The term glitch, according to Rosa Menkmann, refers to “states of aggression, unaccepted sounds, disturbances.” Undesirable and inconvenient, the glitch allows the machine to do a performative act in the work of art, by showing its own imperfections. In Latin America, from the late 1990s until now, we have participated in what Mónica Delgado calls a “culture of glitch.”  Most of our film consumption, from Argentina to Mexico, has been through an informal market that began with pirated Betamax, VHS, DVDs and finally, illegal downloads that were “faulty” or of lesser quality. During this time, glitch has evolved from being an unintentional imperfection to be both an aesthetic concept and a deliberate technique that allows creators of experimental movies and short documentaries to manipulate film for rhetorical purposes, usually as a form of social and political critique, drawing from decolonial discourse. 

In this presentation I will explore the creation of the Digital Encyclopedia of Glitch Cinema in Latin America.  As an interactive, bilingual (Spanish/English) website, it  will serve multiple purposes; 1)as an archive of glitch cinema and art, 2) a space to connect filmmakers, artists, theorists, critics and general audiences, and 3)a place for experimentation, creation, diffusion and pedagogy about the experimental cinema of Latin America, a widely provocative and contemporary form of art, disrupting traditional structures. 


  • Silver La Boca: Reconstructing a Community’s History with StoryMaps, John Nemmers & Betsy Behmis 

The curators of the Panama Canal Museum Collection will present on a project using ArcGIS StoryMaps to digitally reconstruct a town that no longer exists. Starting in 1914, the town of La Boca in the former U.S. Canal Zone (now the Republic of Panama) was primarily populated by people of Caribbean descent who were the laborers who migrated to construct and work on the Canal. In 1957, after more than four decades, the U.S. government relocated the Canal employees and their families to other towns in the Canal Zone and razed the town of La Boca. Many former residents deeply regretted that their community was broken apart and that they lost the schools, churches, and recreational facilities they had grown up with. One resident, Enid Hall, sought to record her memories about La Boca and she wrote notes about the families who lived in each building, the names of teachers, and so on. Using Ms. Hall’s notes as a springboard, the project attempts to recreate the town of La Boca as an interactive map that provides access to historical photographs and information found in census records, school yearbooks, and other resources. The curators will discuss the advantages and disadvantages of using StoryMaps, as well as community reaction after a sneak peak of the ongoing project in Fall 2022. 


  • Critical Edition: Assignment for First-Year Writing Students, Sandra Sotelo-Miller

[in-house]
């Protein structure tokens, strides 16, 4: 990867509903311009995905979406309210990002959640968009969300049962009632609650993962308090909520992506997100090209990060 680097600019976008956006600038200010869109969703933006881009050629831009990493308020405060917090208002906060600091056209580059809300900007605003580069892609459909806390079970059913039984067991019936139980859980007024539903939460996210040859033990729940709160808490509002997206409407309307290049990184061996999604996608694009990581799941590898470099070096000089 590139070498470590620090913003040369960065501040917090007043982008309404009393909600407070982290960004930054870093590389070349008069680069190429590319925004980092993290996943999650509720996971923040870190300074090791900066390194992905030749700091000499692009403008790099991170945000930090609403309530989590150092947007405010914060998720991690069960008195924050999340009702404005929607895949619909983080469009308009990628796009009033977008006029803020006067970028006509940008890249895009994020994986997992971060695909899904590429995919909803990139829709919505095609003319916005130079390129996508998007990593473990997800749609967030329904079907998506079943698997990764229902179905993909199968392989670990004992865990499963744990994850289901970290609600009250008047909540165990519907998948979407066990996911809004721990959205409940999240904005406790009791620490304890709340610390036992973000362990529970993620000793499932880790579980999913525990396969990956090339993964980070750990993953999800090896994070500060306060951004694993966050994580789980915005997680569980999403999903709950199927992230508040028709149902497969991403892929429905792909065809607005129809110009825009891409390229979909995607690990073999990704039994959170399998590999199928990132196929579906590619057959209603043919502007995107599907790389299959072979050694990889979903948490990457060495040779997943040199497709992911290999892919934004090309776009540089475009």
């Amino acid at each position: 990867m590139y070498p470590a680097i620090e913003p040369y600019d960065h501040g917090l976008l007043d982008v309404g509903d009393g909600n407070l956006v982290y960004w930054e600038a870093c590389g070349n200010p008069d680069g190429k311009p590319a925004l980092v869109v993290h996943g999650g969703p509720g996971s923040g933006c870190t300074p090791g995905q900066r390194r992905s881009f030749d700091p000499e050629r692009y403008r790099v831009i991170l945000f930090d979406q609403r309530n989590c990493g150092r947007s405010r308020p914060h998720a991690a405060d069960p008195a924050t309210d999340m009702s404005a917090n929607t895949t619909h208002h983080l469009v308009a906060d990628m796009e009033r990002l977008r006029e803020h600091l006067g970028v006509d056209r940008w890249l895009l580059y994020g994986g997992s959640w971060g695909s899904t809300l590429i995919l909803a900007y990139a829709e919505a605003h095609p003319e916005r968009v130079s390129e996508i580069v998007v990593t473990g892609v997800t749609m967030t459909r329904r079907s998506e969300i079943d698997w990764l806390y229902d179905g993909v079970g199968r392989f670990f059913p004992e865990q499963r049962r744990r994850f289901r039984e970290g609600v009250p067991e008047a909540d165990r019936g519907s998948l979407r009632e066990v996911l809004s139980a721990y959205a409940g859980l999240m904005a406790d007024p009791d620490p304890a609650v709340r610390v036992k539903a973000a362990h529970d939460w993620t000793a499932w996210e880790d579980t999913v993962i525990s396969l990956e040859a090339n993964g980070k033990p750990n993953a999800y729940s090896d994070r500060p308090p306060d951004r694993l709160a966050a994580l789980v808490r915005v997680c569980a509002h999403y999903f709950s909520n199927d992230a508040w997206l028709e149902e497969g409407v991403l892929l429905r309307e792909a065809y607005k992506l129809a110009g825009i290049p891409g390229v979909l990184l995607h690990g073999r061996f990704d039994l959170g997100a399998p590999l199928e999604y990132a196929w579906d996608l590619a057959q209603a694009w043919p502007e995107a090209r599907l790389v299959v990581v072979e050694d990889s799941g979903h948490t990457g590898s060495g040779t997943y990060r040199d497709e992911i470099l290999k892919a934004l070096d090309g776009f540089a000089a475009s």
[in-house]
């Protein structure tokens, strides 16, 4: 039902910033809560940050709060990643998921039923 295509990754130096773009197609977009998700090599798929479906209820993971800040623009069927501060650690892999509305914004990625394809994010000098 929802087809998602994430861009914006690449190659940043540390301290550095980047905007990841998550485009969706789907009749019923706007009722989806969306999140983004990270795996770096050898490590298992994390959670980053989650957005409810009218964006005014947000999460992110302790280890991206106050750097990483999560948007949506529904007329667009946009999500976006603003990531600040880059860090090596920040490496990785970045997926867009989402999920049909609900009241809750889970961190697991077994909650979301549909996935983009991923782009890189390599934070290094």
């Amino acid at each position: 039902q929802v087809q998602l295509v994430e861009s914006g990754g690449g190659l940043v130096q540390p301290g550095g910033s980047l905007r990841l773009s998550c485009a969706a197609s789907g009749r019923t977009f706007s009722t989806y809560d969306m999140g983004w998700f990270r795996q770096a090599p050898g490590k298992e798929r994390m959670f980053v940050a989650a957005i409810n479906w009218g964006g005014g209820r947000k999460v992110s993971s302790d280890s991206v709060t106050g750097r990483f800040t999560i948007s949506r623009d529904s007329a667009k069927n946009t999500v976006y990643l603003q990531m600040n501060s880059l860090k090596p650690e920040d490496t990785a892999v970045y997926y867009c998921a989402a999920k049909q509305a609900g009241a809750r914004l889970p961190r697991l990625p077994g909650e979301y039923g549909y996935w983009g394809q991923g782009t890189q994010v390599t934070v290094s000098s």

Pedagogical research into cooperative learning and student participation in creating a public facing products, supports strong learning outcomes. This presentation focuses on the implementation of a group project in a first-year writing course, where students produced a digital critical edition centering contemporary Latin American film. The project’s goals were for students to learn team-building and group dynamic skills in addition to film research and analysis. Using SCALAR -a free, multimedia digital platform- students created a digital book which explored an overarching theme that connected four films. Each student wrote a critical analysis focusing on one film and then collaborated on an introduction, created various pathways through the book via “tags”, and included a Works Cited page. Since assigning this project, I noticed a strong interest students have in being more exposed to and learning about Latin American film but not knowing where to begin. Taking inspiration from the Antologia Abierta de Literatura Hispana edited by Dr. Julie Ward, I want to expand this project to create a Open Anthology of Latin American Film. This project hopes to contribute to the Open Education movement by having students create open educational resources that would benefit others studying Latin American film and also in using films that are available at the Duke University library, which would benefit the wider university community who had access to it. Through this lightning round I hope to gain insight into other free, digital platforms I could use as well as information on Open Educational Resource platforms where an anthology like this could be housed.  


  • Revitalizing the Digital Library of the Caribbean, Perry Collins, Stephanie Chancy, Tania M. Rios Marrero, Katherine Nguyen, & Katharine Lemessy 

As members of the project team for the Digital Library of the Caribbean (dLOC, at the University of Florida, we facilitate activities related to the Revitalizing dLOC Initiative (2022-2026), a Mellon Foundation-supported project that seeks to build, strengthen and sustain the dLOC organization and community. 

The dLOC is a collaborative international digital library with over 80 partner institutions who contribute historical and cultural heritage materials for preservation and open access. More than a digital repository alone, dLOC serves both as a hub for teaching and research initiatives and as a network in support of partners, scholars, educators and broader publics. The Revitalizing dLOC Initiative will build upon over 20 years of sustained community engagement. The grant project features an OER stipend program, the formation of a Rights Advisory Network, a deep-dive needs assessment with four partner institutions per year, virtual workshops, and the release of ten topical handbooks in multiple languages.  

We plan to provide an overview of the Revitalizing dLOC Initiative for the Symposium, including ways participants can engage with this work. The presentation will include a brief introduction to the aforementioned project objectives as well as more detailed discussion of the dLOC OER stipend program, which seeks to support open educational practices in Caribbean studies. Over the course of the grant period, the OER program will publish up to 30 openly-licensed, digital teaching resources that contextualize and make use of dLOC collections.

Talks (15 minutes each): 

Session 2 

  • Publishing Caribbean Literary Heritage, Perry Collins and Katherine Nguyen